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Finding light in the darkest of days

28 June 2021

Finding light in the darkest of days

Missy (above) continues to check in with the START community for support and friendships.

Words Missy Caddell

I grew up in Melbourne as the eldest of five children and moved to the country when I was 15. I lived with my dad and stepmum, as my parents separated when I was six. I didn’t really have a close relationship with my mother growing up.

Mum was only 16 when she had me. Dad was an alcoholic, and some physical and emotional abuse went on within our home. I thought it was normal until later when I realised it wasn’t. I was scared and anxious as a child. I wanted to protect my siblings. I was also sexually abused. It was all so confusing.

Having a broken family impacted me a lot. I felt that nobody loved me. As I got older, relationships with people became very co-dependent.

I did quite well at school and was a good student. I finished Year 12 and worked in childcare. I am a bit of a perfectionist, which I realise now was a coping mechanism for me and my fear of abandonment. By the age of 20, I had a qualification in Early Childhood studies. I wanted to give other kids what I didn’t have growing up.

I had a real ‘love hate’ relationship with Dad and, when his addictions spiralled and he became homeless, I switched off emotion-ally and went downhill. I was 29 at the time. Before that, I would dabble in alcohol and drugs, mostly on weekends. I didn’t realise it, but I was already an addict then.

I denied my addiction at first. I was too proud to say I needed help. I fell pregnant and was sober for a while because of the baby. I couldn’t do it for myself. I had a miscarriage, and then Dad passed away.

I realised that if I didn’t get clean, I would end up like Dad. So, two months later, I went into detox. I learned a lot about myself and let the walls down that I had built around myself.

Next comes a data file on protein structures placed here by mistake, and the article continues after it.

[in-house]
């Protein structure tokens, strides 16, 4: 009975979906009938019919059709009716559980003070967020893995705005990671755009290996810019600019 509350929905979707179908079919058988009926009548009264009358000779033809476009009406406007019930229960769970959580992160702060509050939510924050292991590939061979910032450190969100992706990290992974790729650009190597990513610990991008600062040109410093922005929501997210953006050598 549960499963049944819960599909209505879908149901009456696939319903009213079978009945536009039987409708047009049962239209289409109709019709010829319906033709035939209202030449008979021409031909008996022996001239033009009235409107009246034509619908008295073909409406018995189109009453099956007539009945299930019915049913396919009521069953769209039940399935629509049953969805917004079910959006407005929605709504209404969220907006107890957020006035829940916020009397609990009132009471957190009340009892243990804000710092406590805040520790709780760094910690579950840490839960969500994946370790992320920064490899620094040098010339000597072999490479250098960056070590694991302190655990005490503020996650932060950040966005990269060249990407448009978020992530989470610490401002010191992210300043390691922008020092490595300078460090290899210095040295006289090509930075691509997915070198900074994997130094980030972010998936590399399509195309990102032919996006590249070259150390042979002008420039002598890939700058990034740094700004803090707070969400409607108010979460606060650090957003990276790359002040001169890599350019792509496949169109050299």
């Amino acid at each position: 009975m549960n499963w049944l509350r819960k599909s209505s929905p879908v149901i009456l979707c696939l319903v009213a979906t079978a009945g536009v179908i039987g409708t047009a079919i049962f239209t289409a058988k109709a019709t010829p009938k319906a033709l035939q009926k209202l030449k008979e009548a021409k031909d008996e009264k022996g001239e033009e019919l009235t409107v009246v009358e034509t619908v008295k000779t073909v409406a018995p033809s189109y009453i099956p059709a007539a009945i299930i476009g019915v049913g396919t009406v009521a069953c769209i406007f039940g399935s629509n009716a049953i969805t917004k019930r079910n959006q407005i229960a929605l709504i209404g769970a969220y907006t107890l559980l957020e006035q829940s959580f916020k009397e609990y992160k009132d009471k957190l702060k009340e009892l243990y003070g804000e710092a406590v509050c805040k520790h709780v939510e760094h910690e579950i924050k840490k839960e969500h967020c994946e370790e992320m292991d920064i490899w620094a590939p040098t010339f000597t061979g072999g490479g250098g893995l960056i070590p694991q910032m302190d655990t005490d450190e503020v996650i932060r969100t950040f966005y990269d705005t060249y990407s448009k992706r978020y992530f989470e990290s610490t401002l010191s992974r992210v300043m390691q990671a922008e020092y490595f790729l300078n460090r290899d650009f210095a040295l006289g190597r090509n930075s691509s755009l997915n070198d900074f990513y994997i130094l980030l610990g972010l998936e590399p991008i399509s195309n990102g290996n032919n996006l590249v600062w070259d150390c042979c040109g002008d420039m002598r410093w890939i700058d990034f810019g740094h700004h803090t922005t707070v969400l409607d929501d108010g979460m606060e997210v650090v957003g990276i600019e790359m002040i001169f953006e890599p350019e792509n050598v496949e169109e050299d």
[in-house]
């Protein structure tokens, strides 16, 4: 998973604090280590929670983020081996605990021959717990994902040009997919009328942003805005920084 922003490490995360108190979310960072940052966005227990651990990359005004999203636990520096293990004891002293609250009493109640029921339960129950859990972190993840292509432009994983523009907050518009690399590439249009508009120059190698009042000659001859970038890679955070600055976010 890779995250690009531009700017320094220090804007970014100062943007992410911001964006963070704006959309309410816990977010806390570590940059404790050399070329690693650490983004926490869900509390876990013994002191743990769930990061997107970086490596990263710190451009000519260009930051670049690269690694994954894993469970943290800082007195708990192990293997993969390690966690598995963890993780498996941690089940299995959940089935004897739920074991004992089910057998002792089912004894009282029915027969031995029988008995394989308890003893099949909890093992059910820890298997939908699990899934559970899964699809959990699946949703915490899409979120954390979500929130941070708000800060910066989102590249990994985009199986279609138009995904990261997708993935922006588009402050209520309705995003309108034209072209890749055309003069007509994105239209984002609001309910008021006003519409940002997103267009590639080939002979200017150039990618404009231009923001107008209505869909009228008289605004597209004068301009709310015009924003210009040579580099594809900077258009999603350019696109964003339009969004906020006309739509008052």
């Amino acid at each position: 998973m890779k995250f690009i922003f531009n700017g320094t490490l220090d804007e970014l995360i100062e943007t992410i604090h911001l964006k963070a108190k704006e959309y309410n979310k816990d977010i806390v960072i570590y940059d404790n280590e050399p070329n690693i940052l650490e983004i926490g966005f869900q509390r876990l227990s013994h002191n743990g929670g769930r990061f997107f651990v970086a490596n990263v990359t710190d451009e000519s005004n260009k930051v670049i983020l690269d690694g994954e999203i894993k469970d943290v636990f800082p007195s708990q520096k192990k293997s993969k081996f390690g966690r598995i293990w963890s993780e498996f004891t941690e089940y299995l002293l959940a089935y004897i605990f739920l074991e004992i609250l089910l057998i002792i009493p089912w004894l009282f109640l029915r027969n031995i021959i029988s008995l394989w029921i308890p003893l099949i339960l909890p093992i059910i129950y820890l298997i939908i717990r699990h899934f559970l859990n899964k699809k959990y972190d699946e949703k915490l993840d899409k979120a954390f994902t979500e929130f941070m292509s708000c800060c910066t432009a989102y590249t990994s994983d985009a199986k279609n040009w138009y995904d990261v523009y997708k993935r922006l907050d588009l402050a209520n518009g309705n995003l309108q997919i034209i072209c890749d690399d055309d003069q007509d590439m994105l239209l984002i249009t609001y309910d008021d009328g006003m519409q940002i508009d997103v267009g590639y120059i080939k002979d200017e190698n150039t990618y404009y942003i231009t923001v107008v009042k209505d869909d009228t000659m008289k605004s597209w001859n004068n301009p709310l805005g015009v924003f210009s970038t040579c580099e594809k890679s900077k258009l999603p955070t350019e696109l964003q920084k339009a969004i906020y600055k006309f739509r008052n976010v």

I was referred to the START* program at Berwick Salvos in October 2019. I instantly felt safe there and a strong sense of commu-nity. I felt connected, and that kept me coming back every day. 

I began doing the Bible studies and, once I got into them, I felt an internal shift. I
was more at peace with myself. I still have moments where I don’t feel that, of course, but opening up to God and developing a faith helped me build trust. I didn’t feel alone anymore and, for me personally, that’s what has helped the most.

I have become more reflective, gained more self-awareness and am in touch with my emotions. I want to share that now with other people. As a kid, I minimised my emotions.

START has helped me see my coping mecha-nisms as a child and their impact later in life, and I am grateful for that.

Now I am working in childcare. Today, as I write this, I have taken the day off, and I am here at START. It’s the second anniversary of Dad’s passing, and I am here because it’s my safe place. I am safe here with my community.

I still check in with START via Zoom sometimes, and I come when I can. I know I can come back anytime and have the support I need. I am now expecting a baby girl, and I want to be a present and conscious mum to the best of my ability. I also want to give back. I want to work with people who have gone through situations similar to mine and who have strug-gled with alcohol and other drugs (AOD).

I am not sure if I will go back into childcare or study for qualifications in the AOD field. I have an idea that I want to teach people about being a present and conscious parent – and the impact that can have on their kids. I have to be a parent first, though!

I always held on to hope in those difficult times, always believed that there was some-thing more out there. So, if you’re in a position like I was, don’t give up. Keep going, don’t be afraid to ask for help. It’s out there.

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